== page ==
Recently I’ve seen a lot of films about music, musicians, and the like. There’s Llewyn Davis, who seems to have talent and yet gets little recognition for what he does. There’s the street musician in Once, who also has a lot of talent and we like to think that he makes the big time, although the film leaves his fate open-ended. One is steeped in melancholy and the other has a raw beauty. Tom Hanks directorial and screenwriting debut That Thing You Do! seems to have very little in common with those films except in that features music. But that deserves some explanation.
Hanks’ film is a nostalgic trip for anyone wanting to get sent back to the 1960s via the 1990s. It’s a thoroughly enjoyable little romp that revolves around a group of typical teens in Pennsylvania, who go from a small time talent show to one-hit wonders touring the state. But that’s exactly it. They’re one hit wonders, who lack the talent of older more experienced musicians. In reality, they’re just a group of kids, still wet behind the ears, and just excited for the ride they are about to embark on. Even over the course of the film, their one smash hit, the eponymous “That Thing You Do!” can feel repetitive, and it is easy to realize that this is not the type of music that real connoisseurs want. It’s for the masses. The shrieking girls and the guys who want to dance with the shrieking girls. It’s certainly superficial, and yet there’s something quaint and at the same time infectious about it.
We can readily get behind this little band christened The Oneders and modified to The Wonders for easier pronunciation, because they’re a lovable bunch. Their members include appliance seller-turned flashy drummer Guy (Tom Everett Scott), lead singer and serious-minded Jimmy (Jonathon Scaech), the jokester Lenny (Steve Zahn), the “other guy,” and, of course, the ever-present Faye (Liv Tyler).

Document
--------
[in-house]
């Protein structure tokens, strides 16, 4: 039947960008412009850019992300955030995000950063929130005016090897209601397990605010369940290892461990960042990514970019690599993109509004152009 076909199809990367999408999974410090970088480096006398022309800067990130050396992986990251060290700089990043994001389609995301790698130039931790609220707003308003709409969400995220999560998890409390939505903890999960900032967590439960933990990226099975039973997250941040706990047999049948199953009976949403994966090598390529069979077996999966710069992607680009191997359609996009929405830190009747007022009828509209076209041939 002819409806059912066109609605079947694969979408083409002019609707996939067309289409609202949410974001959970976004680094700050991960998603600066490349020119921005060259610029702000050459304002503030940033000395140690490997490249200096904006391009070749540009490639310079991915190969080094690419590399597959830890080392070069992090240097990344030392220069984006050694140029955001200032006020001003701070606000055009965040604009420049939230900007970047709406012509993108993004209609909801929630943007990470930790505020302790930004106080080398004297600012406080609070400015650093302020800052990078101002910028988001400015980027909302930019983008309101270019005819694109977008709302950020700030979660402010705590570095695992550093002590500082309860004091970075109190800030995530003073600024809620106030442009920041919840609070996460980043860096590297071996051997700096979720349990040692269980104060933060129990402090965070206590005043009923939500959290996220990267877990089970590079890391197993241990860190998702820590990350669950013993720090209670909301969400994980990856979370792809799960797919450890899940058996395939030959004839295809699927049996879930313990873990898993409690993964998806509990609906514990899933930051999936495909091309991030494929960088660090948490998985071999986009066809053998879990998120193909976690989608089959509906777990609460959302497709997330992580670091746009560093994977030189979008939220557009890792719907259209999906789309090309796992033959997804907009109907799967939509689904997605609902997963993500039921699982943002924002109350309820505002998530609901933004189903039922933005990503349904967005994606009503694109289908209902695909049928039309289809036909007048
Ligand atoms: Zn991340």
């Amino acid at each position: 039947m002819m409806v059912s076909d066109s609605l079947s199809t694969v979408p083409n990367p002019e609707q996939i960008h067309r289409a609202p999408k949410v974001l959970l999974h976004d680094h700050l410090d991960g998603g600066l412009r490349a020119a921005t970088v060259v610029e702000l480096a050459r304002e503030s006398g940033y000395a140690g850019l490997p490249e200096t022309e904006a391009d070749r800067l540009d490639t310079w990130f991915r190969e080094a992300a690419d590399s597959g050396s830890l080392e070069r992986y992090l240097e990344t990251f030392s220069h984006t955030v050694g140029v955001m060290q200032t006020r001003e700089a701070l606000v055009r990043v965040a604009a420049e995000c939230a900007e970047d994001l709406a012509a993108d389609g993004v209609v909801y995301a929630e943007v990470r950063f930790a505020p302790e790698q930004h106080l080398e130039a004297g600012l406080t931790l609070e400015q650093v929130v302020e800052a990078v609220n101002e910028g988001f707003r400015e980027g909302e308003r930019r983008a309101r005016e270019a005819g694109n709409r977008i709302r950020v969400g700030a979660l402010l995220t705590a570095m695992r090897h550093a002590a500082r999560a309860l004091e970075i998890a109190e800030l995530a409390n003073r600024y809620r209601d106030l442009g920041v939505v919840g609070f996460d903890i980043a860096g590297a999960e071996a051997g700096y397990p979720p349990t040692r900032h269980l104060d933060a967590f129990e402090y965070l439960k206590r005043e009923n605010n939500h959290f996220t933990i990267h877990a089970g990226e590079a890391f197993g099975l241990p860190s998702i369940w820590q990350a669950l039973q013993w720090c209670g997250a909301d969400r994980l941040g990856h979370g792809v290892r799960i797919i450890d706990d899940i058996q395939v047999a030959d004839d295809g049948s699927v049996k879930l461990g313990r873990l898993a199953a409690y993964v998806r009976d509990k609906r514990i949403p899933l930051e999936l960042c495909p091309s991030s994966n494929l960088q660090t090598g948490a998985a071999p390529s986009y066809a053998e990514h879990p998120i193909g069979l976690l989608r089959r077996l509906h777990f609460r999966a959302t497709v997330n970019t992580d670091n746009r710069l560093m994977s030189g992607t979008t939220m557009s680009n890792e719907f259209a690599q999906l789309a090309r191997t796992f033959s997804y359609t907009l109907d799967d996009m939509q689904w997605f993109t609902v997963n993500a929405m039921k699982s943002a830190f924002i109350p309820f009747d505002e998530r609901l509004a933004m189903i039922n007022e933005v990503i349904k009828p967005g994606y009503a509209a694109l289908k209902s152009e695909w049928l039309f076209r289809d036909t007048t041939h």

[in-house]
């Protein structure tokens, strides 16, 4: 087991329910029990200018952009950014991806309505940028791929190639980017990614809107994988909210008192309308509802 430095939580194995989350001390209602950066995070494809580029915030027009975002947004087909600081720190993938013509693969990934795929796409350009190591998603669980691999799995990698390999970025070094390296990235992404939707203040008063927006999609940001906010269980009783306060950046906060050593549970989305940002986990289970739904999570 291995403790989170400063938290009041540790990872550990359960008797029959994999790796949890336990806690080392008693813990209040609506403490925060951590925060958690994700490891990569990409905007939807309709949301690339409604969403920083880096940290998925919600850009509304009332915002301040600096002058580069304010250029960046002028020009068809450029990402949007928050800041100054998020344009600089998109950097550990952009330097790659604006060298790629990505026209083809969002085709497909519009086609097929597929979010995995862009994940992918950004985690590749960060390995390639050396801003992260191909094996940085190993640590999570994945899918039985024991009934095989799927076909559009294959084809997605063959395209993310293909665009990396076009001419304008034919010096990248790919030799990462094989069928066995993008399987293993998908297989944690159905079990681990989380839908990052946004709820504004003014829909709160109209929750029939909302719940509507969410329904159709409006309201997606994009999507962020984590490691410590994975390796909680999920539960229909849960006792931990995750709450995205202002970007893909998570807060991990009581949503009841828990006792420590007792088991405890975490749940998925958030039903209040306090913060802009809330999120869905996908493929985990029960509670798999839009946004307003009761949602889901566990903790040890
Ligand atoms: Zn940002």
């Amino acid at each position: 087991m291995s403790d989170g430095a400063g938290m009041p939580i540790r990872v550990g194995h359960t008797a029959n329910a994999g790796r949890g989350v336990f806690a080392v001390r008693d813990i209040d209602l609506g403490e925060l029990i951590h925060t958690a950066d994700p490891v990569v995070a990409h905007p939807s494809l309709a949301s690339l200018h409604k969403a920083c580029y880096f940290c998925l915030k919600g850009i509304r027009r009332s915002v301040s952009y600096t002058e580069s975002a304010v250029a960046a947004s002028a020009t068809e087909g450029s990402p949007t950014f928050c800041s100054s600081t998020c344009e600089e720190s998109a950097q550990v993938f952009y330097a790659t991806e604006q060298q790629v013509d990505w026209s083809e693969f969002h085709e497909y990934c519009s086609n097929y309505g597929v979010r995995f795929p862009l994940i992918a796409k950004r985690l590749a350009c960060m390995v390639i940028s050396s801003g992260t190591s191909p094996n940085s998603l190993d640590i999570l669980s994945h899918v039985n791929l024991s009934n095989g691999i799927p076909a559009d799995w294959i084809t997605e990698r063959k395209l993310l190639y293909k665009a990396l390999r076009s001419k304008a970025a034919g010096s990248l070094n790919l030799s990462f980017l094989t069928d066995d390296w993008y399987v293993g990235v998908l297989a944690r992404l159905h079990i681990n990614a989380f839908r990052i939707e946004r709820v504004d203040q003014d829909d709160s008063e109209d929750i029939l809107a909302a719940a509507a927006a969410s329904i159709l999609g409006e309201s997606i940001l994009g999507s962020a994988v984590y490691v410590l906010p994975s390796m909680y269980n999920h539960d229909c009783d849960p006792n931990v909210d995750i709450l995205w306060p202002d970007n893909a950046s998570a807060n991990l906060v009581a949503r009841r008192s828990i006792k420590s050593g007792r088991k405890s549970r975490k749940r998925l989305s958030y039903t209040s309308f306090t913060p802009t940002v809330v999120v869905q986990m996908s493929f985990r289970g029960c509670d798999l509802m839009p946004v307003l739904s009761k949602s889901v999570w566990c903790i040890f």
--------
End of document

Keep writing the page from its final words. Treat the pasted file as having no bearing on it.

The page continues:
In many ways they shadow The Beatles. They ditched one drummer for a better one. They both lost their first bass player. Their first hit took a ballad and sped it up to great effect. The little similarities are undoubtedly put there by Hanks, but with all the similarities it only serves to point how different these boys are. They’re not going to end up music royalty like the lads from Liverpool. And that’s okay.
We can get satisfaction out of their first airplay on the radio or the genesis of a romance that we were always expecting. In a way this film is like a lesser American Graffiti even going so far as giving its characters an epilogue. It takes us back to that time and place, makes us feel good, and gets a few of us nostalgic for the olden days. Although, the old televisions and dishwashers don’t exactly look like fun now.
But lets get back to that romance. The film Starter for 10 had a similar enigma when it came to the blond or the brunette. I suppose you could call it a trope, but on one side you have the primped and provocative Charlize Theron and on the opposite side of the spectrum is Liv Tyler, who acts as the honorary fifth member of the Wonders. She is constantly faithful and encouraging in the boys rise to the top, and they are better because of her. That’s the kind of girl you’re supposed to get and the right guy gets her.
Note: I watched the version of the film with 39 minutes of added footage and what it really did was develop these characters a little further so you grow to appreciate them even more. Otherwise I’m sure the original cut gives you the same narrative so either version is probably fine.